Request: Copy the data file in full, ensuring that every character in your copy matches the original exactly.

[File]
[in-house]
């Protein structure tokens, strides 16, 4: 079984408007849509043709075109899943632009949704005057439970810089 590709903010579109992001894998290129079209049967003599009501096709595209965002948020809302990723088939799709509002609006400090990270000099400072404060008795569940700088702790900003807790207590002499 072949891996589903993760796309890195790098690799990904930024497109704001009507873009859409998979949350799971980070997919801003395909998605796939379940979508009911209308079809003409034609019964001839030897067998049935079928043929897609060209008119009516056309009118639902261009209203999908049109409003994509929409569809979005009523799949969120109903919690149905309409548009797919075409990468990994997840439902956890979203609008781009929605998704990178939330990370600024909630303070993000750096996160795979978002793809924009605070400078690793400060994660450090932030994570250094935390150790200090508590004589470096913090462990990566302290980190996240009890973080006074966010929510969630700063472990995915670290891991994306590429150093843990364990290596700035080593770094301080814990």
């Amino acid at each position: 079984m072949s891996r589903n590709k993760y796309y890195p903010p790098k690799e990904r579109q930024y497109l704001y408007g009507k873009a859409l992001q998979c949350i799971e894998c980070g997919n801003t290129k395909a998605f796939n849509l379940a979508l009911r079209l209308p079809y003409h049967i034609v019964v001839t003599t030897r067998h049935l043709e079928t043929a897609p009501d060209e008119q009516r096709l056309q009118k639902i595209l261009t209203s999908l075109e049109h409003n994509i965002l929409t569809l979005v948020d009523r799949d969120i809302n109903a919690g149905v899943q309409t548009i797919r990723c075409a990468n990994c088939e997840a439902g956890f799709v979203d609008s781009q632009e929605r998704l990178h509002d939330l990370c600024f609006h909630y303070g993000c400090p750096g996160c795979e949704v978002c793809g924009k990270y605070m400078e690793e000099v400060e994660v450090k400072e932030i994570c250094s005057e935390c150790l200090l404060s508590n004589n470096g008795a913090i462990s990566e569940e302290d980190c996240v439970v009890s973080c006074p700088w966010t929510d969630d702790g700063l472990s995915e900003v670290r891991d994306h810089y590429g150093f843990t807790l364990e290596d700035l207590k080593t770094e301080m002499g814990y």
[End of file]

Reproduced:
[in-house]
């Protein structure tokens, strides 16, 4: 079984408007849509043709075109899943632009949704005057439970810089 590709903010579109992001894998290129079209049967003599009501096709595209965002948020809302990723088939799709509002609006400090990270000099400072404060008795569940700088702790900003807790207590002499 072949891996589903993760796309890195790098690799990904930024497109704001009507873009859409998979949350799971980070997919801003395909998605796939379940979508009911209308079809003409034609019964001839030897067998049935079928043929897609060209008119009516056309009118639902261009209203999908049109409003994509929409569809979005009523799949969120109903919690149905309409548009797919075409990468990994997840439902956890979203609008781009929605998704990178939330990370600024909630303070993000750096996160795979978002793809924009605070400078690793400060994660450090932030994570250094935390150790200090508590004589470096913090462990990566302290980190996240009890973080006074966010929510969630700063472990995915670290891991994306590429150093843990364990290596700035080593770094301080814990």
């Amino acid at each position: 079984m072949s891996r589903n590709k993760y796309y890195p903010p790098k690799e990904r579109q930024y497109l704001y408007g009507k873009a859409l992001q998979c949350i799971e894998c980070g997919n801003t290129k395909a998605f796939n849509l379940a979508l009911r079209l209308p079809y003409h049967i034609v019964v001839t003599t030897r067998h049935l043709e079928t043929a897609p009501d060209e008119q009516r096709l056309q009118k639902i595209l261009t209203s999908l075109e049109h409003n994509i965002l929409t569809l979005v948020d009523r799949d969120i809302n109903a919690g149905v899943q309409t548009i797919r990723c075409a990468n990994c088939e997840a439902g956890f799709v979203d609008s781009q632009e929605r998704l990178h509002d939330l990370c600024f609006h909630y303070g993000c400090p750096g996160c795979e949704v978002c793809g924009k990270y605070m400078e690793e000099v400060e994660v450090k400072e932030i994570c250094s005057e935390c150790l200090l404060s508590n004589n470096g008795a913090i462990s990566e569940e302290d980190c996240v439970v009890s973080c006074p700088w966010t929510d969630d702790g700063l472990s995915e900003v670290r891991d994306h810089y590429g150093f843990t807790l364990e290596d700035l207590k080593t770094e301080m002499g814990y």